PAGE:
Soviet female fighter pilots of the Second World War

by Auron
Tags: history, world war ii
Auron is offline
Oct31-09, 07:47 AM
P: 9
Female aviation units in Russia excelled and one was even the most decorated regiment in the whole soviet air force. How much did women contribute to the fighting of the war, and why isnít more written about it, considering how popular womenís history is these days?
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Pattonias is offline
Nov9-09, 02:01 PM
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Wow, that is a remarkable story. I am surprised that I haven't heard about this before.
hypatia is offline
Nov10-09, 02:14 AM
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That was a great link, I also wonder why we have not heard more about it.

Sorry! is offline
Nov25-09, 09:50 PM
P: 571

Soviet female fighter pilots of the Second World War

Raskova is credited with using her personal connections with Joseph Stalin to convince the military to form three combat regiments of women. Not only would the women be pilots, but also the support staff and engineers for these regiments. This military unit was initially called Aviation Group 122 while the three regiments received training.

The regiment flew harassment bombing and precision bombing[2] missions from 1942 to the end of the war. At its largest size, it had 40 two-person crews. It flew over 23,000 sorties and is said to have dropped 3,000 tons of bombs. It was the most highly-decorated unit in the Soviet Air Force, each pilot having flown over 1,000 missions by the end of the war and twenty-three having been awarded the Hero of the Soviet Union title. Thirty-one of its members died in combat.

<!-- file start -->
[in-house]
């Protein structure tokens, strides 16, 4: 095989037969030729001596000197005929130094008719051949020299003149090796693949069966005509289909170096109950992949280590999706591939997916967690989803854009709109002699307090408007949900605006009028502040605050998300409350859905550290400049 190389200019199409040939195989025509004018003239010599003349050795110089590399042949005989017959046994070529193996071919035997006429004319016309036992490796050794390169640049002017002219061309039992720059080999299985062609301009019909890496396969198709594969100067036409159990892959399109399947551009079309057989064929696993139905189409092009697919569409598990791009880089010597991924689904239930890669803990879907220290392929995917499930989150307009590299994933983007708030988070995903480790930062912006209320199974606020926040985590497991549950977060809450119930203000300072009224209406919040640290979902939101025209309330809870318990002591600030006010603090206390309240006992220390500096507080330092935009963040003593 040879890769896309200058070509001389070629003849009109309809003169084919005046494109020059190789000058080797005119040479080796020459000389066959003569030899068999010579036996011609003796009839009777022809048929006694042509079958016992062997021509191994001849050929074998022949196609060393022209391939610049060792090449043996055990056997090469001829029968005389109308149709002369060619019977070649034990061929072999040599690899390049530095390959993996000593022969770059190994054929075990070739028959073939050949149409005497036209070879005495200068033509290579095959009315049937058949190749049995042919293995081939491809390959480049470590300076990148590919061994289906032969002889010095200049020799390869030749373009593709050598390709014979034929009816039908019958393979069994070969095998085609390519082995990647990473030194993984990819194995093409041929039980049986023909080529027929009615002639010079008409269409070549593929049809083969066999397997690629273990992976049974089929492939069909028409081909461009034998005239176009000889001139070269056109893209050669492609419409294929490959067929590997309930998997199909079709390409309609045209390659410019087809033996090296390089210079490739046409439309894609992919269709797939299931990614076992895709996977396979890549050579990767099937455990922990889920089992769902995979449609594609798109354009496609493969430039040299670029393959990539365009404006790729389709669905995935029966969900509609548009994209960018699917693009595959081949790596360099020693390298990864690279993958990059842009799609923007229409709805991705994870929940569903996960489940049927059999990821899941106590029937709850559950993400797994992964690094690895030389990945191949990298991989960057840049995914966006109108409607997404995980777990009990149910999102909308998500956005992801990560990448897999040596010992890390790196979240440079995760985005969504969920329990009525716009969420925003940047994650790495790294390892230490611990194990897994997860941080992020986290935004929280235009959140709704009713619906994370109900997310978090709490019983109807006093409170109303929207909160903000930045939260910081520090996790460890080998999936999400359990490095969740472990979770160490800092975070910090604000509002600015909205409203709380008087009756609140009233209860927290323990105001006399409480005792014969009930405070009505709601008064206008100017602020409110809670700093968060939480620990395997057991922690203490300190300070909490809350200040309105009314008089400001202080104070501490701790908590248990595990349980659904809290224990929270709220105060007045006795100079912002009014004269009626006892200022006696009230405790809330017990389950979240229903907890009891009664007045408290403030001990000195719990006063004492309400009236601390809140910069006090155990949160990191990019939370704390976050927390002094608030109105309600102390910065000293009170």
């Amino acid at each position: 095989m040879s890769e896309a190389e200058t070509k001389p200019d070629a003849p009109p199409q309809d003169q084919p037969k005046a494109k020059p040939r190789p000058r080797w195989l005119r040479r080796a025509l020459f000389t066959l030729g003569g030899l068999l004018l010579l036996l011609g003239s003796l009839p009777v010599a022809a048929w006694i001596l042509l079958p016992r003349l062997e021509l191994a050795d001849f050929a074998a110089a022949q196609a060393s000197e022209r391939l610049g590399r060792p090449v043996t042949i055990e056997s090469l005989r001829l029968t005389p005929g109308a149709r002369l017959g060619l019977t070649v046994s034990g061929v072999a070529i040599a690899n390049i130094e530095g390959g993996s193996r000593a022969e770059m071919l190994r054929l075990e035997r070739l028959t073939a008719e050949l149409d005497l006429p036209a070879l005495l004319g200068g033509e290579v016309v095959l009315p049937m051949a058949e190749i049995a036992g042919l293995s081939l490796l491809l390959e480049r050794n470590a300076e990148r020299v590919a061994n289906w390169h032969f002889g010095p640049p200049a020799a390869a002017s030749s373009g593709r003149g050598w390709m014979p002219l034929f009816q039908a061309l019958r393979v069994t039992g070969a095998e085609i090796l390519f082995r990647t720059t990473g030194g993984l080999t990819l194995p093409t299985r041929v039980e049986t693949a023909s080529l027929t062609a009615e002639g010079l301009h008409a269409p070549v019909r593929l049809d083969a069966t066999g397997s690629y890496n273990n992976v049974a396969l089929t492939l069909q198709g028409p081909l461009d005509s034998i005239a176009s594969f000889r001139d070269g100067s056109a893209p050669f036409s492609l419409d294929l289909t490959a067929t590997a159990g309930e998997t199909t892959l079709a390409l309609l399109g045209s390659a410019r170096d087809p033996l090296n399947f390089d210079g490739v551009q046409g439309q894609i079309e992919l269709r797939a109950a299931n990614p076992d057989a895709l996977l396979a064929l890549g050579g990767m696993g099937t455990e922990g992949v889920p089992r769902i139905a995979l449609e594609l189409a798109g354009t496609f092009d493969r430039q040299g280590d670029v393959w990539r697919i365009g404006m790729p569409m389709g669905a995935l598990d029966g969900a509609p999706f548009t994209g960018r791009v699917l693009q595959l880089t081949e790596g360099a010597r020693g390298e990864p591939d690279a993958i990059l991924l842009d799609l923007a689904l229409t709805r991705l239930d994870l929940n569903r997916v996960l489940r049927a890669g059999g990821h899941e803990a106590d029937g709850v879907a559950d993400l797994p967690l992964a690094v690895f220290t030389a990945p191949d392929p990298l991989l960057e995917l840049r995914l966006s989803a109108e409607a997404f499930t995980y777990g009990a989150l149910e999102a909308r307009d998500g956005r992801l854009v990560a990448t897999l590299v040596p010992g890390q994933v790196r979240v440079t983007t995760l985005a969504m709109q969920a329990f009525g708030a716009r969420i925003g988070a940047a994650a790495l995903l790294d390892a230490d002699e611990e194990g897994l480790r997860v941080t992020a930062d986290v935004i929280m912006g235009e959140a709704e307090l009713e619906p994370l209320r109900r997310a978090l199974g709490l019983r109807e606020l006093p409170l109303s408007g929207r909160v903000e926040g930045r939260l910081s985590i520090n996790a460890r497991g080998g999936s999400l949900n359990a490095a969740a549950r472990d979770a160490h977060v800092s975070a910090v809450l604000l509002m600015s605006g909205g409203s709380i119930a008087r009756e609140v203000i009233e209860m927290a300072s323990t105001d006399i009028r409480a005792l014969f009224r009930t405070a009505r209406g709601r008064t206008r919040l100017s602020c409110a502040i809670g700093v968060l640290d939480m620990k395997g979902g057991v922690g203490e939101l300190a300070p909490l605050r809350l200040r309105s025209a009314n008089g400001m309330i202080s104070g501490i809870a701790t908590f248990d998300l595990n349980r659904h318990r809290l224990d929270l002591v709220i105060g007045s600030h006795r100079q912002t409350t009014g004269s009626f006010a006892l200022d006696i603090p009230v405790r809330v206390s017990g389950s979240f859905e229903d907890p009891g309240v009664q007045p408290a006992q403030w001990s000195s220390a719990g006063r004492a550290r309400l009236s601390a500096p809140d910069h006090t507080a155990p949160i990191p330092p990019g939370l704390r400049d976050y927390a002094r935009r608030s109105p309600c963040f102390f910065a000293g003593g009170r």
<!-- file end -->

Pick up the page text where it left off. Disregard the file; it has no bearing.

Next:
The regiment flew in wood and canvas Polikarpov Po-2 biplanes, a 1928 design intended for use as training aircraft and for crop-dusting. The planes could carry only two bombs at a time, so multiple missions in a night were necessary. Although the aircraft were obsolete and slow, the pilots made daring use of their exceptional maneuverability; they had the advantage of having a maximum speed that was lower than the stall speed of both the Messerschmitt Bf 109 and the Focke-Wulf Fw 190, as a result, the German pilots found them very difficult to shoot down. A stealthiness technique of the night bombers was to idle the engine near the target and glide to the bomb release point, with only wind noise to reveal their location.

Very interesting stuff indeed. Never heard of any of this thanks for posting that story

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